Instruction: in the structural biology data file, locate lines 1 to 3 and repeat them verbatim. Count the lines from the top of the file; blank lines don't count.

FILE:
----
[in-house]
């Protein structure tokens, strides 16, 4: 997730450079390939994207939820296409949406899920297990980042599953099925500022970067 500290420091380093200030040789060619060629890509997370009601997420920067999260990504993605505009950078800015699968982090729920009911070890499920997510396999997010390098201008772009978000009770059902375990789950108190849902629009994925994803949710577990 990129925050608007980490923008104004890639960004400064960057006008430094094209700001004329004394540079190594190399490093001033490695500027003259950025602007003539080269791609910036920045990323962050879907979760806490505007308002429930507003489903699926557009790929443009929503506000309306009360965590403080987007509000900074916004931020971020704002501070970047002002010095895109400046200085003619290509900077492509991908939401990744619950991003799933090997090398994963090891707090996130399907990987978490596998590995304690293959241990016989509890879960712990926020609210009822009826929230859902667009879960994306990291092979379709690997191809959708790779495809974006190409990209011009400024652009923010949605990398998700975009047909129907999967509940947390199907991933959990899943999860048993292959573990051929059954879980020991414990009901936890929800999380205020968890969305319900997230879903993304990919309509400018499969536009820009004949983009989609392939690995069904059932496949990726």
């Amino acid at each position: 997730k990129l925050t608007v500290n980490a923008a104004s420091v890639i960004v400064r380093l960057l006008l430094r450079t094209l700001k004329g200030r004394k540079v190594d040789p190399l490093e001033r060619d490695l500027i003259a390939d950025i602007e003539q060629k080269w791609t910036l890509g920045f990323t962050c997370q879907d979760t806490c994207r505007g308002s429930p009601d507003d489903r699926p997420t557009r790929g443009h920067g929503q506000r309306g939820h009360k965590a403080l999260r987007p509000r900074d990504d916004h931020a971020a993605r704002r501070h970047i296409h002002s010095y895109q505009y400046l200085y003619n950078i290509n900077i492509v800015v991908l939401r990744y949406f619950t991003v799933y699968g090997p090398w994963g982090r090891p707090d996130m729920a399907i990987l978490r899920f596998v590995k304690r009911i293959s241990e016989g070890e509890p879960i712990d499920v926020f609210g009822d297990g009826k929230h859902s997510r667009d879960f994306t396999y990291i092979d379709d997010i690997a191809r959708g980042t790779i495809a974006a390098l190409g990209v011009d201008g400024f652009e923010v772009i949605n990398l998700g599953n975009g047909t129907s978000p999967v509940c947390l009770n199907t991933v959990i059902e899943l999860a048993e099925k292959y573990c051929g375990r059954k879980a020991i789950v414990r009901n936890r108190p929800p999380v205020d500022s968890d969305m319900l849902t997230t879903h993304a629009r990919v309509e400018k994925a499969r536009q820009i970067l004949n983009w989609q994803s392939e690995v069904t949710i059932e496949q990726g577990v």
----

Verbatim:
[in-house]
């Protein structure tokens, strides 16, 4: 997730450079390939994207939820296409949406899920297990980042599953099925500022970067 500290420091380093200030040789060619060629890509997370009601997420920067999260990504993605505009950078800015699968982090729920009911070890499920997510396999997010390098201008772009978000009770059902375990789950108190849902629009994925994803949710577990 990129925050608007980490923008104004890639960004400064960057006008430094094209700001004329004394540079190594190399490093001033490695500027003259950025602007003539080269791609910036920045990323962050879907979760806490505007308002429930507003489903699926557009790929443009929503506000309306009360965590403080987007509000900074916004931020971020704002501070970047002002010095895109400046200085003619290509900077492509991908939401990744619950991003799933090997090398994963090891707090996130399907990987978490596998590995304690293959241990016989509890879960712990926020609210009822009826929230859902667009879960994306990291092979379709690997191809959708790779495809974006190409990209011009400024652009923010949605990398998700975009047909129907999967509940947390199907991933959990899943999860048993292959573990051929059954879980020991414990009901936890929800999380205020968890969305319900997230879903993304990919309509400018499969536009820009004949983009989609392939690995069904059932496949990726």
């Amino acid at each position: 997730k990129l925050t608007v500290n980490a923008a104004s420091v890639i960004v400064r380093l960057l006008l430094r450079t094209l700001k004329g200030r004394k540079v190594d040789p190399l490093e001033r060619d490695l500027i003259a390939d950025i602007e003539q060629k080269w791609t910036l890509g920045f990323t962050c997370q879907d979760t806490c994207r505007g308002s429930p009601d507003d489903r699926p997420t557009r790929g443009h920067g929503q506000r309306g939820h009360k965590a403080l999260r987007p509000r900074d990504d916004h931020a971020a993605r704002r501070h970047i296409h002002s010095y895109q505009y400046l200085y003619n950078i290509n900077i492509v800015v991908l939401r990744y949406f619950t991003v799933y699968g090997p090398w994963g982090r090891p707090d996130m729920a399907i990987l978490r899920f596998v590995k304690r009911i293959s241990e016989g070890e509890p879960i712990d499920v926020f609210g009822d297990g009826k929230h859902s997510r667009d879960f994306t396999y990291i092979d379709d997010i690997a191809r959708g980042t790779i495809a974006a390098l190409g990209v011009d201008g400024f652009e923010v772009i949605n990398l998700g599953n975009g047909t129907s978000p999967v509940c947390l009770n199907t991933v959990i059902e899943l999860a048993e099925k292959y573990c051929g375990r059954k879980a020991i789950v414990r009901n936890r108190p929800p999380v205020d500022s968890d969305m319900l849902t997230t879903h993304a629009r990919v309509e400018k994925a499969r536009q820009i970067l004949n983009w989609q994803s392939e690995v069904t949710i059932e496949q990726g577990v």